Since the 1970s, both legislators and the people who live near the Chesapeake Bay have been actively involved in protecting the bay from environmental stresses. The Chesapeake Bay Program has worked to reduce pollution, to restore water quality and habitat, to manage the fisheries, to monitor the Bay ecosystems (the network of interactions between living organisms and their environment), and to develop practices that use the land in the best possible ways.
Danger to estuaries
Bacteria can break down some, but not all pollutants and many pollutants are not taken in by plants. Pollutants can build up to harmful concentrations within estuaries that threaten the health of the birds, fish, and humans that live nearby.
There are four major types of environmental stresses that affect Chesapeake Bay, the largest estuary in the United States. The most damaging type of pollution to the Bay is the input of nutrients like phosphate and nitrate, which are fertilizers used in agriculture. High concentrations of nutrients enter the Bay as rainwater runoff from land and from sewage treatment facilities. Although they are required for plants to grow, high concentrations can cause overgrowth of algae and marsh plants.
Students trap sea life in a net as part of a one-day workshop at the Estuaries Environmental Studies Lab in Edgewater, Maryland. Participants learn how to conduct studies of Chesapeake Bay.
This overgrowth can result in the plants using up all the oxygen in the water, causing the fish to die.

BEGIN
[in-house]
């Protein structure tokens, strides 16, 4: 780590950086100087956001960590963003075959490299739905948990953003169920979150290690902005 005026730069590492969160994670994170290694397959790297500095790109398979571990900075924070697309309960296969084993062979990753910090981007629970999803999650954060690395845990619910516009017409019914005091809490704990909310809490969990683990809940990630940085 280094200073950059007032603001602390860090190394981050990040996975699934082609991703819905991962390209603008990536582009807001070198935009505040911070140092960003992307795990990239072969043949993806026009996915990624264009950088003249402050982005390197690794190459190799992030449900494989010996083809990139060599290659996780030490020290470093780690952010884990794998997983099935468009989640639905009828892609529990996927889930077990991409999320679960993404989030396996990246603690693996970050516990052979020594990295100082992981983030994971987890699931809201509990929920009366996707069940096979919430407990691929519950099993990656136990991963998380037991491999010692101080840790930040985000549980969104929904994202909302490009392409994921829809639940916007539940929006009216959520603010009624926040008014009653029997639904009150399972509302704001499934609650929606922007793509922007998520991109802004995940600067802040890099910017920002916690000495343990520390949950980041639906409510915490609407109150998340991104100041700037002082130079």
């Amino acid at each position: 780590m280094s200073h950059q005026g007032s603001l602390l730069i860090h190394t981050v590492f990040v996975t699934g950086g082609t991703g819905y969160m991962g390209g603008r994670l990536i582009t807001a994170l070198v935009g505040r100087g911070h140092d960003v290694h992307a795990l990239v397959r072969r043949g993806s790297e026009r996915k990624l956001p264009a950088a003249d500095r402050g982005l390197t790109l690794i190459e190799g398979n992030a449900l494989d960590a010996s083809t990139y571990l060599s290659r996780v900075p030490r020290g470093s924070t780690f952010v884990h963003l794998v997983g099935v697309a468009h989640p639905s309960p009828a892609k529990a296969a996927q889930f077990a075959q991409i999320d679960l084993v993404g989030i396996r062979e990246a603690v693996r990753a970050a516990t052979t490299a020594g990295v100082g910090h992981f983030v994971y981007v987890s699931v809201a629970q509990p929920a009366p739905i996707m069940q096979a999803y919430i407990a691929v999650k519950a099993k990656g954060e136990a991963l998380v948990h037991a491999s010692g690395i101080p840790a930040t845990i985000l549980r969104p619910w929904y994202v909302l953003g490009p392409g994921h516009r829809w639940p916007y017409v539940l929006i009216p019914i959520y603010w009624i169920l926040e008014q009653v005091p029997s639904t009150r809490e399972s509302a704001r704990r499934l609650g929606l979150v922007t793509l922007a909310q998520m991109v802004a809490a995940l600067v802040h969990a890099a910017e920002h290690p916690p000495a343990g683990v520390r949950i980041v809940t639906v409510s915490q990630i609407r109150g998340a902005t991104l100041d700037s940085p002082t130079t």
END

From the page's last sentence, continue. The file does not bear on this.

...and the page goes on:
A second type of pollution is the input of sediments like clay, sand, and gravel that enter the Bay through river runoff. Although sedimentation is a natural occurrence, increased rates of erosion sometimes cause large amounts of sediments to be deposited in the Bay. Sediments can clog the feeding apparatus of filter-feeding animals and can cloud the water making it more difficult for plants to get light.
Air pollution is a third source of stress on the bay. Pollutants released from factories and cars as exhaust eventually make their way to the bay. Some of these pollutants produce acid rain, which changes the acidity of the bay, while others contribute to the concentration of nitrogen in the bay. Although evidence shows that dangerous pollutants, a fourth stress on the environment of the bay, are currently not as damaging as the other forms of pollution, the release of chemicals into the bay from some of the industries in the region can be deadly to both animals and plants.
WORDS TO KNOW
Brackish: Water with salinities between freshwater and ocean water.
Halocline: Layer of water where the salinity changes rapidly with depth.
Marsh: Wetland dominated by grasses, reeds, and sedges.
Nutrients: Compounds like phosphate and nitrate necessary for plant growth.
Osmosis: The tendency for water to have the same concentration on both sides of a membrane.
Phytoplankton: Free-floating plants, mostly microscopic.
Plankton: Free-floating animals and plants, mainly microscopic.
Salinity: The concentration of salt in water.
Zooplankton: Free-floating animals, mostly microscopic.